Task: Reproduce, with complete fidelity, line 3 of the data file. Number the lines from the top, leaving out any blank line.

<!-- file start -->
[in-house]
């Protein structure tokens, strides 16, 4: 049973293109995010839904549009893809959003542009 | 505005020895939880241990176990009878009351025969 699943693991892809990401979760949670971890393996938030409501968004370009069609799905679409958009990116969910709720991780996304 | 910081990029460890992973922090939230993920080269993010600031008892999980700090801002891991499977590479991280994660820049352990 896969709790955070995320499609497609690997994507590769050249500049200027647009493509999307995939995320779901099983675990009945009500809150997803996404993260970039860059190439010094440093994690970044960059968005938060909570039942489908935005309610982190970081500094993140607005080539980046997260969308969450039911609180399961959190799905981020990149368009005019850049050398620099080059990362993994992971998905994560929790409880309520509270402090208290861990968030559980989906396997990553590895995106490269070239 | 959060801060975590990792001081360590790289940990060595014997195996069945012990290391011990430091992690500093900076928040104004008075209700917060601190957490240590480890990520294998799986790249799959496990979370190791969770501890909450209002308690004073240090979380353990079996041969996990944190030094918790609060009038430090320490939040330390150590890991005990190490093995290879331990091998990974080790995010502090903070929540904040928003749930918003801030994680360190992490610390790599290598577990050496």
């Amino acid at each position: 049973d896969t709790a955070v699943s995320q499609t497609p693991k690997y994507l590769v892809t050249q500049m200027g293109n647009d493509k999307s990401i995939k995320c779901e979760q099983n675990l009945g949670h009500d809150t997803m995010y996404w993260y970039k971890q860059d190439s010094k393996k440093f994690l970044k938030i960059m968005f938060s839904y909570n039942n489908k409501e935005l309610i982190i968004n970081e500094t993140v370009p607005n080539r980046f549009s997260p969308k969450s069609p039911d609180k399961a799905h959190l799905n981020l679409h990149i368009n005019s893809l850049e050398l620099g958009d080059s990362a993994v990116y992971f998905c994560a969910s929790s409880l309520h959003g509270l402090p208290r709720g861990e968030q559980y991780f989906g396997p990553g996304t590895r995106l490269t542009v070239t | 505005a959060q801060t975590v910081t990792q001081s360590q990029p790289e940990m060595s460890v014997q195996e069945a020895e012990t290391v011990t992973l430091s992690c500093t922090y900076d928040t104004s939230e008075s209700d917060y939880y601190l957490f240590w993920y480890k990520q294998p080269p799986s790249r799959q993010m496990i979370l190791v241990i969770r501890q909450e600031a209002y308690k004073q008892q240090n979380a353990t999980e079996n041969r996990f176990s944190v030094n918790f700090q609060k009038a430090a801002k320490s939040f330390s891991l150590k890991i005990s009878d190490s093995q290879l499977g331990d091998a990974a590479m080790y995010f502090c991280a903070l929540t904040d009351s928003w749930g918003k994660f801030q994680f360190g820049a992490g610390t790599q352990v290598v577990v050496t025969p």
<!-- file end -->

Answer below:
């Amino acid at each position: 049973d896969t709790a955070v699943s995320q499609t497609p693991k690997y994507l590769v892809t050249q500049m200027g293109n647009d493509k999307s990401i995939k995320c779901e979760q099983n675990l009945g949670h009500d809150t997803m995010y996404w993260y970039k971890q860059d190439s010094k393996k440093f994690l970044k938030i960059m968005f938060s839904y909570n039942n489908k409501e935005l309610i982190i968004n970081e500094t993140v370009p607005n080539r980046f549009s997260p969308k969450s069609p039911d609180k399961a799905h959190l799905n981020l679409h990149i368009n005019s893809l850049e050398l620099g958009d080059s990362a993994v990116y992971f998905c994560a969910s929790s409880l309520h959003g509270l402090p208290r709720g861990e968030q559980y991780f989906g396997p990553g996304t590895r995106l490269t542009v070239t | 505005a959060q801060t975590v910081t990792q001081s360590q990029p790289e940990m060595s460890v014997q195996e069945a020895e012990t290391v011990t992973l430091s992690c500093t922090y900076d928040t104004s939230e008075s209700d917060y939880y601190l957490f240590w993920y480890k990520q294998p080269p799986s790249r799959q993010m496990i979370l190791v241990i969770r501890q909450e600031a209002y308690k004073q008892q240090n979380a353990t999980e079996n041969r996990f176990s944190v030094n918790f700090q609060k009038a430090a801002k320490s939040f330390s891991l150590k890991i005990s009878d190490s093995q290879l499977g331990d091998a990974a590479m080790y995010f502090c991280a903070l929540t904040d009351s928003w749930g918003k994660f801030q994680f360190g820049a992490g610390t790599q352990v290598v577990v050496t025969p």